Robots have long been the stuff of sci-fi movies, from the rabble-rousing fembot in Fritz Lang's classic silent film Metropolis to the maniacal micromanager HAL in 2001: A Space Odyssey and the Teutonic Terminator (who came back from the future to become governor of California). Film robots have been fecklessly funny (C-3PO) and ferocious (those evil Star Trek Borgs), yet what they all had in common was that they were fictional.
That was then.
Now, bots are hot, they're real, and they're a growing part of secondary school curriculum. Sebastian Thrun, a professor of engineering at Stanford University and director of the Stanford Artificial Intelligence Laboratory, leads a team at the school that competes in the DARPA Urban Challenge, where highly sophisticated robot cars must handle simulated real-world traffic conditions. Thrun sees an increasing number of freshmen entering Stanford with head starts in robotics. "I find that there's an enormous awareness and fascination with regard to robotics in the incoming student population," he says.
This awareness may start early, as Web sites such as Instructables.com offer information on how parents (or teachers) and kids can build small robots. The rise of robotics now showing up in school science curricula, often starting at the elementary school level, can be credited to inventor Dean Kamen, who launched the FIRST (For Inspiration and Recognition of Science and Technology) Robotics Competition in 1989, in which student-designed robots engage in a last-bot-standing battle royale. Now, more than 32,000 students on 1,500 high school teams from all over the world have competed, and the FIRST Lego League and Junior FIRST Lego League have brought robotics to kids ages 6-16.
Fueling student interest in robots, aside from the sheer fun of constructing a mechanical Mini-Me, is the use of robots for increasingly complex applications in the real world. A three-legged, nonhumanoid "spider" robot created by Elon Rimon, a professor at the Technion-Israel Institute of Technology, in Haifa, can search for survivors in collapsed buildings and perform maintenance in dangerous places such as nuclear reactors. Robots are already being used for heart and knee surgery.
Driven by increased student interest, schools of education are beginning to take robotics seriously. Emporia State University, in Emporia, Kansas, now requires two instructional-technology courses that incorporate robotics as a useful tool for modeling teaching strategies. The courses emphasize social science as well as engineering. The result, say university officials, "allows the students to view robots as more than just a science lesson, and provides collaborative learning experiences that use higher-order thinking and learning styles."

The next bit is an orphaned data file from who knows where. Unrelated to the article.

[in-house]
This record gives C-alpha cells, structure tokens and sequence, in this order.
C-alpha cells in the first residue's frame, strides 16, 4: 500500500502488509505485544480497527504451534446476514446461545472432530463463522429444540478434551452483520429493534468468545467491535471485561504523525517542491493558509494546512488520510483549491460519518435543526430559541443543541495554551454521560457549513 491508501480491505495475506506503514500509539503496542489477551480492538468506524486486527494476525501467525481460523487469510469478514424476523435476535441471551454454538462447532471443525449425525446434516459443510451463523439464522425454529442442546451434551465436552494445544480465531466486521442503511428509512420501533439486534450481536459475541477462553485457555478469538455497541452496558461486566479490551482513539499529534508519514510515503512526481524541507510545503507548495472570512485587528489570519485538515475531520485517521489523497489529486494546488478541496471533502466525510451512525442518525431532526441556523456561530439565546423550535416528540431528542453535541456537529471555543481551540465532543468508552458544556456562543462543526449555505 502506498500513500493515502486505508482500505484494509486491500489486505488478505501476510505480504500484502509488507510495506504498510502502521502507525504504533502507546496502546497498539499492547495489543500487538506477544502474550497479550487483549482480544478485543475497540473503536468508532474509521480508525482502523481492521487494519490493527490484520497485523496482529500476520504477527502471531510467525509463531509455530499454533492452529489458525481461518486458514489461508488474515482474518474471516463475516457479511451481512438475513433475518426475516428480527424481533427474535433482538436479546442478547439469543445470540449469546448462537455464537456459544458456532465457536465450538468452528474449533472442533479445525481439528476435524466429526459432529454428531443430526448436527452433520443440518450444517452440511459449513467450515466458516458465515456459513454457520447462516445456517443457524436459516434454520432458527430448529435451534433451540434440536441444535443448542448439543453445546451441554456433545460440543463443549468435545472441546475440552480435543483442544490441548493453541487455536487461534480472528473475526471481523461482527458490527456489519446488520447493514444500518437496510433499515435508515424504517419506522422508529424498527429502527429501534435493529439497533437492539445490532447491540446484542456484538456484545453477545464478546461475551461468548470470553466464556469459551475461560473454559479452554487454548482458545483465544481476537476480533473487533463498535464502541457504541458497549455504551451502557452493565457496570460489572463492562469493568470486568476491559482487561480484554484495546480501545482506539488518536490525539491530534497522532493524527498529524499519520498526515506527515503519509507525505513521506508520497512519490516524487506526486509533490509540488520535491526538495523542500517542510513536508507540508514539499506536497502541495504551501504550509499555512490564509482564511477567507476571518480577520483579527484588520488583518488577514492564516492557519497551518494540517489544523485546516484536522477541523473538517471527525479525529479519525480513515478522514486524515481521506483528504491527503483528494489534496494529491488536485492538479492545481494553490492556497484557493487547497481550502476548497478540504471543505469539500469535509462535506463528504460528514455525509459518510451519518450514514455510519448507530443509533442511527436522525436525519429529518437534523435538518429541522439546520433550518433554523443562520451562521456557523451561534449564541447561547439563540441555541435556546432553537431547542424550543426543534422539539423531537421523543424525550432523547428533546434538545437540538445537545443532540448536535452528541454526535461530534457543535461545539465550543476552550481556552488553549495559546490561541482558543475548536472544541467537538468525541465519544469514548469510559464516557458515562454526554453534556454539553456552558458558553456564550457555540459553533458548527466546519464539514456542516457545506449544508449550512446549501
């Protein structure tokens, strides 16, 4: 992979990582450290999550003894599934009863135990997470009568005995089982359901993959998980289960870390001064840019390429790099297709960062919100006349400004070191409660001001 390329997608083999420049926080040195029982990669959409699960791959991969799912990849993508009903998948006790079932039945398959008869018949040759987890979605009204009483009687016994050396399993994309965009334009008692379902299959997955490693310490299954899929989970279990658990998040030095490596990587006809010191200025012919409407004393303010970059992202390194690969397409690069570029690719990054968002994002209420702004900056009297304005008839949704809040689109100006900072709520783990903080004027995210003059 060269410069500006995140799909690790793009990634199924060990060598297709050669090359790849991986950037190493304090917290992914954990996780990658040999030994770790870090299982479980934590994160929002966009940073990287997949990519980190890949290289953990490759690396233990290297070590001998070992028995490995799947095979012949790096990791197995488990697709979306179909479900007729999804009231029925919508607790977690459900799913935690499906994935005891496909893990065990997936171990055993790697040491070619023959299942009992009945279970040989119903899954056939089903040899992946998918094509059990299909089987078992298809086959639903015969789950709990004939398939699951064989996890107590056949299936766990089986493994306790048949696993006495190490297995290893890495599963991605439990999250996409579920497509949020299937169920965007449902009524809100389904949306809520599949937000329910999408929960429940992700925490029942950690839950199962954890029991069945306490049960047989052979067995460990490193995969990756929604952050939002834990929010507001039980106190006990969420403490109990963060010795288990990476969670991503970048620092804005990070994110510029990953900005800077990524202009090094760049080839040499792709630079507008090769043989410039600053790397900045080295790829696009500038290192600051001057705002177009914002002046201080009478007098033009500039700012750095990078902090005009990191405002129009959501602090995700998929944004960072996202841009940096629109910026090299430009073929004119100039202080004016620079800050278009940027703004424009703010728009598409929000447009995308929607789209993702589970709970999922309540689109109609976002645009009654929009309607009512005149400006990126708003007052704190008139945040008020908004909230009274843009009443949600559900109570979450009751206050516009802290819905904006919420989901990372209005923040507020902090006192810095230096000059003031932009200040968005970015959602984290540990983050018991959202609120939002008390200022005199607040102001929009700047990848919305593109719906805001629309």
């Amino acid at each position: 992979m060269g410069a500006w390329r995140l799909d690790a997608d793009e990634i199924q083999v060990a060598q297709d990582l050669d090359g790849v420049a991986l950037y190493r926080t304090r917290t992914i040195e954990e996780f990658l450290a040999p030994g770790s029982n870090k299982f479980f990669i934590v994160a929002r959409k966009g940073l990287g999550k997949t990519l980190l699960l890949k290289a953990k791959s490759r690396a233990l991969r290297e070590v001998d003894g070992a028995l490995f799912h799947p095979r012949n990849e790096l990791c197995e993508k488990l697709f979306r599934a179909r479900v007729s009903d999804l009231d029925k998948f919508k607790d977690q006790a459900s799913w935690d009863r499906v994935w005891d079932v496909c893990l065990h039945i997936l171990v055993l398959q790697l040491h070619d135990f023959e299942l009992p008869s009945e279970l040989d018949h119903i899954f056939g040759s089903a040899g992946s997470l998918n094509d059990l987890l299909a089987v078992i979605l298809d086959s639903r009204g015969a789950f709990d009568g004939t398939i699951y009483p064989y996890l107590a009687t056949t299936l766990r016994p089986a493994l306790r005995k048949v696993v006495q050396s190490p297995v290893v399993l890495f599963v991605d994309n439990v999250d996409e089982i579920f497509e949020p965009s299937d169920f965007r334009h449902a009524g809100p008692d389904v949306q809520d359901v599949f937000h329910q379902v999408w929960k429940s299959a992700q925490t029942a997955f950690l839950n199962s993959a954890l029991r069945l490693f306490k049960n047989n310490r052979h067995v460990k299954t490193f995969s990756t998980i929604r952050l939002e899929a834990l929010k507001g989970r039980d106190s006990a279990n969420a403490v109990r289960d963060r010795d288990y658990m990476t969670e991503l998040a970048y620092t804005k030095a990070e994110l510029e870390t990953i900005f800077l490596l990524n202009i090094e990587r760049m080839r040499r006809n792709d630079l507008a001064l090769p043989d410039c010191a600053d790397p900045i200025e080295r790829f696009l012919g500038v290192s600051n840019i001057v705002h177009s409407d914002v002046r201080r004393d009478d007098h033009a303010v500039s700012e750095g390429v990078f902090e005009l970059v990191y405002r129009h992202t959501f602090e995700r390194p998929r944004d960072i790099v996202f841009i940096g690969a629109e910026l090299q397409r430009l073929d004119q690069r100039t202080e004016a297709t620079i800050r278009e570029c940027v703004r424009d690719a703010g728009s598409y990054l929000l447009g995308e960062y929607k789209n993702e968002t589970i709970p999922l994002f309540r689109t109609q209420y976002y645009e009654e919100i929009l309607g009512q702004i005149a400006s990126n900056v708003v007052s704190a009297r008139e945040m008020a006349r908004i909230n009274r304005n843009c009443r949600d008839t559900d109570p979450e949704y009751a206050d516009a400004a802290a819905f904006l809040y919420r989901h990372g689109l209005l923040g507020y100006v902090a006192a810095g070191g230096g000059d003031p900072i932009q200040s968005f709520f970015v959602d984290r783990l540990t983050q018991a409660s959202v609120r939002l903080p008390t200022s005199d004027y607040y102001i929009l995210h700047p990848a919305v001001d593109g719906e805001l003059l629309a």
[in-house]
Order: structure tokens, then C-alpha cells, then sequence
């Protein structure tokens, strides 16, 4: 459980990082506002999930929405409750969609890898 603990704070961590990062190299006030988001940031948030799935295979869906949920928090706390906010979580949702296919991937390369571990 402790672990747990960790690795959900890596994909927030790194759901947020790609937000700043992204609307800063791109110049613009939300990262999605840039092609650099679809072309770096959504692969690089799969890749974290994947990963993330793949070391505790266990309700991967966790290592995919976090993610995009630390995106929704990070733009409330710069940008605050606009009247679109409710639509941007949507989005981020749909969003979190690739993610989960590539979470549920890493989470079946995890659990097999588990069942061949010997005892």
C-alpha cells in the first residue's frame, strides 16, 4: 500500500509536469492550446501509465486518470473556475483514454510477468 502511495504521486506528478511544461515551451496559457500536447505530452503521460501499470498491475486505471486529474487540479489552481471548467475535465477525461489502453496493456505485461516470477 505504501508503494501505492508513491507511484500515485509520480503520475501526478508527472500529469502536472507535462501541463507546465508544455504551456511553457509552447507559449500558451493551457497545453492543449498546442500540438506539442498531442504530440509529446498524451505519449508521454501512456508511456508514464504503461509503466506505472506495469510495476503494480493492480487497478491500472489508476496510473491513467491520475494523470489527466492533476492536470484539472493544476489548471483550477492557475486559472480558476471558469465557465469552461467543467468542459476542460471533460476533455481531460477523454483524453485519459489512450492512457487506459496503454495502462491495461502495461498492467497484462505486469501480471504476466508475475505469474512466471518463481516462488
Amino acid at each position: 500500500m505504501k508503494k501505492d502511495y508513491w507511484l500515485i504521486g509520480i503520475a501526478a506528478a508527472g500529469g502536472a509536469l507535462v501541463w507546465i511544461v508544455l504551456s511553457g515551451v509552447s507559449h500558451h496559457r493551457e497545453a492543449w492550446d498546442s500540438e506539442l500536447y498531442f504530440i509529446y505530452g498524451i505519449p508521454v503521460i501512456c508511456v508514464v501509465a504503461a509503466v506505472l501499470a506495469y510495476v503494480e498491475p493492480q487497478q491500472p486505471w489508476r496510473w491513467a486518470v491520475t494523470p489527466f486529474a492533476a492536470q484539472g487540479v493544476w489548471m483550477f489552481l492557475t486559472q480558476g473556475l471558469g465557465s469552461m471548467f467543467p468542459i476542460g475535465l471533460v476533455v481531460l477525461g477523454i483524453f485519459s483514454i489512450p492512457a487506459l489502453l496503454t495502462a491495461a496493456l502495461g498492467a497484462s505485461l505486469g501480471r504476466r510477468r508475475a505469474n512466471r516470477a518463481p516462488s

Preservice teachers at Emporia work in collaborative groups -- templates for those that will be replicated with their students -- to construct computer-programmable Lego robots, in order to take into their classrooms an array of project-learning skills. Emporia is planning to partner with I Support Learning, which recently sponsored a Search and Rescue Robot Challenge for teams from the United States and China, a challenge now echoed, tragically, in the recent Sichuan earthquake.
Cooler than Computers
Work is in progress to bring teacher-friendly robotics into the classroom. Tom Lauwers, a doctoral candidate in computer science at Carnegie Mellon University, is one of the developers of a program called CSbots. "In high schools and colleges, there's a significant drop-off of interest in computer science," Lauwers says. "In part, that's because many students find the initial work very boring. The idea behind CSbots is to allow students to program not a computer, which can be very dull, but a robot. They learn the same basic concepts working with a robot, but it's much more interesting. And robots have an element of coolness with students that computers lack."
Lauwers points out that prebuilt robots used for the course can be purchased for as little as $150. "We put together a pilot program where we sent a robot to seven high school science teachers around the country," he says. "We asked them to develop a curriculum using the robot, because we wanted to involve teachers from the beginning by asking the question, 'How do you derive technology based on the learning goals of your students?' It turned out they were able to engage their students both in class and outside."
We're not likely (we hope) to see robots as teachers any time soon, but as teaching assistants, we may find them to be indispensable.
Owen Edwards is a contributing editor for Edutopia and Smithsonian magazines.